National Cemetery Administration
Marietta National Cemetery
Visitation Hours: Open daily from sunrise to sunset.
Office Hours: Monday thru Friday 8:00 a.m. to 4:30 p.m. Closed federal holidays. Office is located at Georgia National Cemetery.
Marietta National Cemetery is closed to new interments. The only interments that are being accepted are subsequent interments for veterans or eligible family members in an existing gravesite. Periodically however, burial space may become available due to a canceled reservation or when a disinterment has been completed. When either of these two scenarios occurs, the gravesite is made available to another eligible veteran on a first-come, first-served basis. Since there is no way to know in advance when a gravesite may become available, please contact the cemetery at the time of need to inquire whether space is available.
Burial in a national cemetery is open to all members of the armed forces who have met a minimum active duty service requirement and were discharged under conditions other than dishonorable.
A Veteran's spouse, widow or widower, minor dependent children, and under certain conditions, unmarried adult children with disabilities may also be eligible for burial. Eligible spouses and children may be buried even if they predecease the Veteran.
Members of the reserve components of the armed forces who die while on active duty or who die while on training duty, or were eligible for retired pay, may also be eligible for burial.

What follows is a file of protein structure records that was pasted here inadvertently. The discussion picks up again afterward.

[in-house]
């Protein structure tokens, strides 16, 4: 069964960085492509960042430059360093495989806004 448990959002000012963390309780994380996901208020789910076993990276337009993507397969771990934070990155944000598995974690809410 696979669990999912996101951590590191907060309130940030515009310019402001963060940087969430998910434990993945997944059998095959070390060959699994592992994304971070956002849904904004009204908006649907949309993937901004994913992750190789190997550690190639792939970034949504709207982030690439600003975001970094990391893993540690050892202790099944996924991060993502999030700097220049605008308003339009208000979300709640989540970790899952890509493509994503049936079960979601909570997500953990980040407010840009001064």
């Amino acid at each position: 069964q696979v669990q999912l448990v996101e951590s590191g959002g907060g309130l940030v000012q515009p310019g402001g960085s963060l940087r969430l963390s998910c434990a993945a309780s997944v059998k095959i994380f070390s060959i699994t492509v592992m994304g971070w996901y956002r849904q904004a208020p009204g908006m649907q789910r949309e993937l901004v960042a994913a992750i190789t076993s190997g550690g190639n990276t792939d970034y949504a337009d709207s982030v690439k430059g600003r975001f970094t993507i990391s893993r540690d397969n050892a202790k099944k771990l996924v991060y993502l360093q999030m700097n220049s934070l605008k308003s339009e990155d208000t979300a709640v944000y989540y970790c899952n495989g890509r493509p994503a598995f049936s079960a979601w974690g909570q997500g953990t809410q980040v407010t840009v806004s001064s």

The cemetery is located in downtown Marietta. From Hartsfield International Airport, take Interstate 75 North to North Marietta Parkway (Exit 265). Turn left at traffic light and proceed to Cole Street approximately one mile and turn left. Continue on Cole Street for four blocks. Cemetery is at the corner of Cole Street and Washington Avenue.
Fax all discharge documentation to the National Cemetery Scheduling Office at 1-866-900-6417 and follow-up with a phone call to 1-800-535-1117.
For information on scheduled burials in our national cemeteries, please go to the Daily Burial Schedule.
This cemetery is administered by Georgia National Cemetery located in Canton, GA.
For educational materials and additional information on this cemetery, please visit the Education section, located below.
Cemetery policies are conspicuously posted and readily visible to the public.
Fresh cut flowers may be placed on a grave at any time, but are recommended during the spring and summer months. Metal flower containers are provided and are located at the cemetery entrance. The flower containers will be removed from the grave when the flowers become unsightly. During the mowing season all floral items will be removed on the 1st and 3rd Thursday of every month.
Artificial flowers will be permitted on a grave during the period of October 1 through April 1. Artificial flowers and potted plants will be permitted 10 days before and 10 days after Easter, Memorial Day, and Veterans Day.
During the Christmas holiday season, Christmas wreaths, grave floral blankets and other such floral arrangements will be permitted commencing December and are allowed to remain on a grave through January 20 of each year. Grave floral blankets may not be larger in size than two by three feet.
Floral items and other types of decorations are not permitted to be secured to a headstone.
Permanent planting, statues, vigil lights, breakable objects of any kind, and similar commemorative items are not permitted on graves at any time. These and other hazardous objects will be removed and disposed of by cemetery personnel whenever found on a grave.